''Do a 99 before you do that.''
''Oh, sorry, I'll do it.''
A few minutes later she tells the commander: ''Oh, Scobes. You may or may not get a dp/dt, but you might also get the hi-press alarm as the cabin expands as we go up.''
The excitement is building in the grandstands. It will reach exhilaration in the crew cabin.
In Firing Room 3, launch director Gene Thomas checks with the controllers monitoring their rows of consoles. All affirmative. Engineering director Horace Lamberth asks ice supervisor Stevenson for an update.
''Okay, Horace, it is beginning to melt a little bit and we did sweep off everything . . . There was some pretty good size pieces there . . . The vehicle looks good . . .
''OK, Charlie, thank you. Gene, you got any questions?''
''None from here,'' Thomas says. ''Has anybody else got any questions?''
Lamberth looks at the employees around him.
''I'm getting everybody's head shaking in the right direction.''
In the control room section reserved for the Marshall managers, Lawrence Mulloy has his headset on and is standing.
He looks through the large overhead windows that face east, toward the Atlantic Ocean, where the shuttle sits up high on the launch pad. Though 3 miles away, the man who led the attack on the Thiokol position feels like he is looking right up the tailpipe.
James Kingsbury, the Marshall director of science and engineering, is standing, too. He will advise the program managers in case problems occur.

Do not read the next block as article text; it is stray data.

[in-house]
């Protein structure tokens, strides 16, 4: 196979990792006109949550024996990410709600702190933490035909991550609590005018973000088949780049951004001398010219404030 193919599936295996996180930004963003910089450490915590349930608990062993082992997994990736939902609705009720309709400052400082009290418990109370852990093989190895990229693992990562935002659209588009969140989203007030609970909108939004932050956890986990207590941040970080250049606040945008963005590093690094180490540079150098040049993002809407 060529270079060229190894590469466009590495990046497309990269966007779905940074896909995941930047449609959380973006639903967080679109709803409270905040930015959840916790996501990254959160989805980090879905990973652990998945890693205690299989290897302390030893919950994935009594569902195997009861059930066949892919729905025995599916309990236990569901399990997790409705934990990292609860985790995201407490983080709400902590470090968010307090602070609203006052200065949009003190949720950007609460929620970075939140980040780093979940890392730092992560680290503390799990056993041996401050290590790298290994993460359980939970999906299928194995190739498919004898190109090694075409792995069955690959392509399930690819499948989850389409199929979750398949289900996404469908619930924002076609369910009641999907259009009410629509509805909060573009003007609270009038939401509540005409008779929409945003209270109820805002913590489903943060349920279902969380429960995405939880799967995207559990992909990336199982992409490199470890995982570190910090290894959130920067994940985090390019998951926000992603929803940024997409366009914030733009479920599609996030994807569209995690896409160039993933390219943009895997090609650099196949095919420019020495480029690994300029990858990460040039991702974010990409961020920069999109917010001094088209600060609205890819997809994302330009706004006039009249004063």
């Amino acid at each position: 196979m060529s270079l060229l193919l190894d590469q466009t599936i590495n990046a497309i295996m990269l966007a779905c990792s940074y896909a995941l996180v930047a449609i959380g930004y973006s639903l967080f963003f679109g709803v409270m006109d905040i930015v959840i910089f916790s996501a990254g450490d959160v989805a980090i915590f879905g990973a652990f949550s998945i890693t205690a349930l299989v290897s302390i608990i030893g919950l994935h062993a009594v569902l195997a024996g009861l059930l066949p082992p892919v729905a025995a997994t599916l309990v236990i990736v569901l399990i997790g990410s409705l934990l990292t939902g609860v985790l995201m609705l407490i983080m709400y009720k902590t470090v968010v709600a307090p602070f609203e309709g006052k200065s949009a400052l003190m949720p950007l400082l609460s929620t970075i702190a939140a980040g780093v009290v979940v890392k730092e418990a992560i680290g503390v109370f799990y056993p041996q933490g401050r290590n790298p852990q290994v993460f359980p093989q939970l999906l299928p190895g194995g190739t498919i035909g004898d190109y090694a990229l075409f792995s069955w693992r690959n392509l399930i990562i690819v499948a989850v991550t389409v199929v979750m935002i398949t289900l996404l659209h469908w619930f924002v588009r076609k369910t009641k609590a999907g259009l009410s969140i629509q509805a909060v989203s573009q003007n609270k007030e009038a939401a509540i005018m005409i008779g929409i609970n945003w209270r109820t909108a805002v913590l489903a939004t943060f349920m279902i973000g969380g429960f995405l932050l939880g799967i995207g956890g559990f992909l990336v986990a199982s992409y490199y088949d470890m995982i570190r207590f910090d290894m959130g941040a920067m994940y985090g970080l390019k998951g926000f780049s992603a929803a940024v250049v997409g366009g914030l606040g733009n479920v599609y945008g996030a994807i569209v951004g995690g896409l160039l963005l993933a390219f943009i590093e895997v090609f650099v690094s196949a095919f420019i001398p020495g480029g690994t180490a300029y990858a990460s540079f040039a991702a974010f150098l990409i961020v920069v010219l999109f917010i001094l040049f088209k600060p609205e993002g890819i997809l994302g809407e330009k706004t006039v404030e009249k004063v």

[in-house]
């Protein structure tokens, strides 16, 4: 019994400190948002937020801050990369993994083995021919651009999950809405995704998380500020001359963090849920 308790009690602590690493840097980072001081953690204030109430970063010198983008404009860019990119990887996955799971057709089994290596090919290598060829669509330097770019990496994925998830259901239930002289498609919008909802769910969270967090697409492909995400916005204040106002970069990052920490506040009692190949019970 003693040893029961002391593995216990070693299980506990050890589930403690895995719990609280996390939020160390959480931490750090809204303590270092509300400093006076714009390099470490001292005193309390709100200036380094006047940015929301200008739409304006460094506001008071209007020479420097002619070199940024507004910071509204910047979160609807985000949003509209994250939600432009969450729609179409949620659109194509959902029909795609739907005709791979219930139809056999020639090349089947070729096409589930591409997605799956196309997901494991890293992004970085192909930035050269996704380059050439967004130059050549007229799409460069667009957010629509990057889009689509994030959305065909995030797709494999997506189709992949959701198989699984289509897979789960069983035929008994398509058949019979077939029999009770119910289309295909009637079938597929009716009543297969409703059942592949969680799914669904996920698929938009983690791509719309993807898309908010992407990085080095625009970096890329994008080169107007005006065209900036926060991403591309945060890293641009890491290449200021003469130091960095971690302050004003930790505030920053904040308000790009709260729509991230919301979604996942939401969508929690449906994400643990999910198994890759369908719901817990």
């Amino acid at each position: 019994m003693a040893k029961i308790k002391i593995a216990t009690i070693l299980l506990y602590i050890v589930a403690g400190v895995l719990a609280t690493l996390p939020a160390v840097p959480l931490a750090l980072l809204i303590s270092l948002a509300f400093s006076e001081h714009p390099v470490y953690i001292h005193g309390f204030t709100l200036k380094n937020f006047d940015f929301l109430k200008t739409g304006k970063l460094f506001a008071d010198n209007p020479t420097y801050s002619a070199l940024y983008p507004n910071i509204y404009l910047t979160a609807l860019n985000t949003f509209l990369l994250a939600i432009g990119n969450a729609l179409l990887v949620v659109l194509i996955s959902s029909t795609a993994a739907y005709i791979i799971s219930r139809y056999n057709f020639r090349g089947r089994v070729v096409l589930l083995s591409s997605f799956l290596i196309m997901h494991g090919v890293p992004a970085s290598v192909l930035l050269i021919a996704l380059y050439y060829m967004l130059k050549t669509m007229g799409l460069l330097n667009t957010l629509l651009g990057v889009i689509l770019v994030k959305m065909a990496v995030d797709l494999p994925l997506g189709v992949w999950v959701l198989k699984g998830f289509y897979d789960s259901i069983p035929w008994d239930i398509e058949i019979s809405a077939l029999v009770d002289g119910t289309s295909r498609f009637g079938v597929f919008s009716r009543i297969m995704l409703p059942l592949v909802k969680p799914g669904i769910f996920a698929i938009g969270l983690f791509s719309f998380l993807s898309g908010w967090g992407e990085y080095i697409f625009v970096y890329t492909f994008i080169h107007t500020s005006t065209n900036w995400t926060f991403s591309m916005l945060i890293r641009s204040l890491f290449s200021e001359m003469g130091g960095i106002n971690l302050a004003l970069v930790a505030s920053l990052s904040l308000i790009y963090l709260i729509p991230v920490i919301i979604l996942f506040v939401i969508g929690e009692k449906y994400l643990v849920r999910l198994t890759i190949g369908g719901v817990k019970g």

On the roof above them, the immediate families have gathered. They wait behind a handrail on the building's flat roof.
Just to their left, the Vehicle Assembly Building towers 520 feet into the air. Off to their right, the grandstands are alive with spectators and members of the press.
In Houston, flight director Jay Greene is sitting in the middle of the Mission Operations Control Room.
He is commander of the vehicle during ascent. He checks with his team members, who will help communicate with the crew during liftoff. No problems. All affirmative.
Nearby, in Building 4, about 20 astronauts have been gathering around a TV monitor in their second-floor office. After seeing the ice, David Leestma, scheduled to fly on the next shuttle, goes back to his desk, saying, ''Ah, they aren't going to launch.''
But when word spreads that the launch is a go, he heads back, surprised at the decision. The astronauts begin their wait, grouped around the TV, growing apprehensive.
In Huntsville, Judson Lovingood, the deputy manager of Marshall's shuttle projects office, sits down and makes himself comfortable in the shuttle action center.